World’s Strangest

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Illustrated Etymology

1844, from berserk (n.) "Norse warrior," by 1835, an alternative form of berserker (1822), a word which was introduced by Sir Walter Scott, from O.N. berserkr (n.) "raging warrior of superhuman strength;" [...]

Dietribes: Oatmeal

• Though Samuel Johnson wrote in his Dictionary of the English Language that oats were ”a grain which in England is generally given to horses, but in Scotland supports the people,” to which Lord Elibank (so wrote Sir Walter Scott) replied, “Very true, and where will you find such men and such horses?”’ • Oats contain the highest [...]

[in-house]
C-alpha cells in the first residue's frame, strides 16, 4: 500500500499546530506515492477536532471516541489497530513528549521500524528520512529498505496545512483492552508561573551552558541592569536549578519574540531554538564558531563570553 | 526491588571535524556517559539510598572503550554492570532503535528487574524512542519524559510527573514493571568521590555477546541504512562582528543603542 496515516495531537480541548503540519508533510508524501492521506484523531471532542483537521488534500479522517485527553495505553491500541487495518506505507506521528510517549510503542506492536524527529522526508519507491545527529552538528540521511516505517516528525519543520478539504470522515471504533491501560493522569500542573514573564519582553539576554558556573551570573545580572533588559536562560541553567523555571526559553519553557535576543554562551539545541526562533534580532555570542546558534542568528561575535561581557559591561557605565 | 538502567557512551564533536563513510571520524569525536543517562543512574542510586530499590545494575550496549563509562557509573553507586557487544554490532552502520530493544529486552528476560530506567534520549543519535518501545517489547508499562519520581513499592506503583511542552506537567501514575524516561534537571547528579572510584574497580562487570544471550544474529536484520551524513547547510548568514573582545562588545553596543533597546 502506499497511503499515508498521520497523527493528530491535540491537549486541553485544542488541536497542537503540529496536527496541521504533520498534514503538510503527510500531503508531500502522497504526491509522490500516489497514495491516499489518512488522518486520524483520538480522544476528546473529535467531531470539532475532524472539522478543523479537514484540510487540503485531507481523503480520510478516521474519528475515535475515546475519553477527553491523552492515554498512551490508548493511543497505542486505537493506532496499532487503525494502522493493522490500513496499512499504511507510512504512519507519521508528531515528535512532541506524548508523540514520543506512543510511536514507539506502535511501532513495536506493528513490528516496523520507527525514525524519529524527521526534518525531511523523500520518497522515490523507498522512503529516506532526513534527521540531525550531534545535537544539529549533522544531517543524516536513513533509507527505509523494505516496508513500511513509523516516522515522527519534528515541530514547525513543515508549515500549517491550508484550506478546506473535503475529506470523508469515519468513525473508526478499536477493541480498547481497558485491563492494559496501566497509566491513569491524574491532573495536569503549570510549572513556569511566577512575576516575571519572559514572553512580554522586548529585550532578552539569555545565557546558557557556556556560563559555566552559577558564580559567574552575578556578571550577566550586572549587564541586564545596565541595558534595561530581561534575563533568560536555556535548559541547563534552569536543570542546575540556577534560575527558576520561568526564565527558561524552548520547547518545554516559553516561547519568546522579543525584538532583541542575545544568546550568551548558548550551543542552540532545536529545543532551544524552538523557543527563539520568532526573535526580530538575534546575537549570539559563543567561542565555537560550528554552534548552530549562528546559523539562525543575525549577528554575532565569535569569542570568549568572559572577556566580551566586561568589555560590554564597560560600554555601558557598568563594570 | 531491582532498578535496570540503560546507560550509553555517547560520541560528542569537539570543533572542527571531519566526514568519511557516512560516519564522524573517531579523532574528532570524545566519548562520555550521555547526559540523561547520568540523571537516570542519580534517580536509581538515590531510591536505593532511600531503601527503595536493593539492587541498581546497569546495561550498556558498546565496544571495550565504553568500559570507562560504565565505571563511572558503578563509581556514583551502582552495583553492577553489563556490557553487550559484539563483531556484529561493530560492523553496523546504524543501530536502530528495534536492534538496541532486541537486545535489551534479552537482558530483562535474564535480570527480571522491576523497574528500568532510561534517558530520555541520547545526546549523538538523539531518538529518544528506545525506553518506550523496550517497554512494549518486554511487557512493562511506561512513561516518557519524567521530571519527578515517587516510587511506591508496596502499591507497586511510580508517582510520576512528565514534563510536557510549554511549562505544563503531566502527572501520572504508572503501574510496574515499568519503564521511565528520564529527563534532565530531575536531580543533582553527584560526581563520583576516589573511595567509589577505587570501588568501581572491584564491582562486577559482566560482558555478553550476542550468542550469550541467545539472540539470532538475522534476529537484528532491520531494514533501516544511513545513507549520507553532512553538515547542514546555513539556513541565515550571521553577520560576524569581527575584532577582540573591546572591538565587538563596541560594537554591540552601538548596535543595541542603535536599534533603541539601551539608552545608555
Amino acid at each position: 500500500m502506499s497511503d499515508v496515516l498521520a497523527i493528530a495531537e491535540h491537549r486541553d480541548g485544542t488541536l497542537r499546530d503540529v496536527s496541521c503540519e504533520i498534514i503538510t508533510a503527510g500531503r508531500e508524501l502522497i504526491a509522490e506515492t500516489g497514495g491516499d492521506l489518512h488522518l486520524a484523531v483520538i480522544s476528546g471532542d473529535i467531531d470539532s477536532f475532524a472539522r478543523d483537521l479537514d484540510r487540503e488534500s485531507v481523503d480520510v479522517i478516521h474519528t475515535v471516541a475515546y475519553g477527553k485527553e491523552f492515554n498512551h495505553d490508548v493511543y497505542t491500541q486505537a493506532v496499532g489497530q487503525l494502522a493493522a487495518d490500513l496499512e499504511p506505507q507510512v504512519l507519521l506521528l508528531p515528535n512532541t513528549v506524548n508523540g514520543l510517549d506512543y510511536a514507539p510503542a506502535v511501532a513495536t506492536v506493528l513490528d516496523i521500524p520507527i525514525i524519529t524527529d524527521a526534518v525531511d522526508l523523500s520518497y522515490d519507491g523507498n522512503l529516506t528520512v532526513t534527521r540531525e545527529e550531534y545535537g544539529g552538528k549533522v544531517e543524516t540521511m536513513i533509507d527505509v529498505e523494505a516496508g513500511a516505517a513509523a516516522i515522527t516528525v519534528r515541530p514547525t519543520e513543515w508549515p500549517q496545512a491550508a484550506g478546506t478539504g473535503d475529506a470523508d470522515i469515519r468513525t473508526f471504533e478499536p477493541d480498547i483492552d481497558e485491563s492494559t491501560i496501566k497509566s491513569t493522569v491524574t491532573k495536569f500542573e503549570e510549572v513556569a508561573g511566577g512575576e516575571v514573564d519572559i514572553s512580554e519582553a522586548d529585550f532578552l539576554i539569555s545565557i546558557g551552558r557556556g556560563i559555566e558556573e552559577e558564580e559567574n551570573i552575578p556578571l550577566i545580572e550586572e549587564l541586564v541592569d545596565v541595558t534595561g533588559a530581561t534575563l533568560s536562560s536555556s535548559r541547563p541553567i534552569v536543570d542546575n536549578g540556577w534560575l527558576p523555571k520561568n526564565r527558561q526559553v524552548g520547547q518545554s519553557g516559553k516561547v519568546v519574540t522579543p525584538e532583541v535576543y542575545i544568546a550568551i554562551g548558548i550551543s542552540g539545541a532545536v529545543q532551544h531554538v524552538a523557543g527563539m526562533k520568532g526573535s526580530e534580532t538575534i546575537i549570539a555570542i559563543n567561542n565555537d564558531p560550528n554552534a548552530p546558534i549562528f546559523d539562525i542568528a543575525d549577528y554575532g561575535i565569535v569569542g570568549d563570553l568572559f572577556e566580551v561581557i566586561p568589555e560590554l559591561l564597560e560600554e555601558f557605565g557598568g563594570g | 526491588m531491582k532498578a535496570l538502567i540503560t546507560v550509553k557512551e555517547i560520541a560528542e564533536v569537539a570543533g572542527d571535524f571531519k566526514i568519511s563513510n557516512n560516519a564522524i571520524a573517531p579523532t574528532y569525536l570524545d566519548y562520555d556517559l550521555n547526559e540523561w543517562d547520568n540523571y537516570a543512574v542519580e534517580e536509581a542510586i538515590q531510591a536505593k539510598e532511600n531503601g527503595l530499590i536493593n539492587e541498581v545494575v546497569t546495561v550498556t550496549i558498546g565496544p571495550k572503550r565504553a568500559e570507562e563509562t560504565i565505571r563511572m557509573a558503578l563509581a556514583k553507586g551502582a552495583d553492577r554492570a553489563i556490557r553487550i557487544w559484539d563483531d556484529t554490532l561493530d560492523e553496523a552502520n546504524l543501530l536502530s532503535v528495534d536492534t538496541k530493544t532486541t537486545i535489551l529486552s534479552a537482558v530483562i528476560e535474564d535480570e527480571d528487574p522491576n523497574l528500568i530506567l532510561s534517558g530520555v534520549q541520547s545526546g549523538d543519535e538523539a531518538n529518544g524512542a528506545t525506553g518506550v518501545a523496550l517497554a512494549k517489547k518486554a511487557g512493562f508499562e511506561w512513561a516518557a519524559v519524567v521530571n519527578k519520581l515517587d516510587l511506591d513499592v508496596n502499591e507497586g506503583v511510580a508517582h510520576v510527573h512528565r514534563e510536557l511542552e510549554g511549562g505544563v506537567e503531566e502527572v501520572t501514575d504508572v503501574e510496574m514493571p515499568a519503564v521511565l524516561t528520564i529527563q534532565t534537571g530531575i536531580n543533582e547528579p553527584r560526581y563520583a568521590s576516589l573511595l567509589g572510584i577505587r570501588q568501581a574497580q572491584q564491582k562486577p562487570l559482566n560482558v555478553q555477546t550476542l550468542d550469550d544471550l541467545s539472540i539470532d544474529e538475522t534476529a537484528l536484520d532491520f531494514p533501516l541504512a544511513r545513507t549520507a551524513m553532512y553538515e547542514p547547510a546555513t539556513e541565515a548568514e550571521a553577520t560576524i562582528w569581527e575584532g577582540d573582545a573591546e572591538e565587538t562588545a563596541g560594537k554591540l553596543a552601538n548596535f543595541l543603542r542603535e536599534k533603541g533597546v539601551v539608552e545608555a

The Origins of 10 Food Phrases

If you like a little food etymology with your Sunday brunch, this list is for you.  1. Apple of my eye Way back when, people believed that the eye’s pupil was a solid object and referred to it as an apple. Shakespeare used the phrase in this sense in A Midsummer Night’s Dream, saying “Flower of this [...]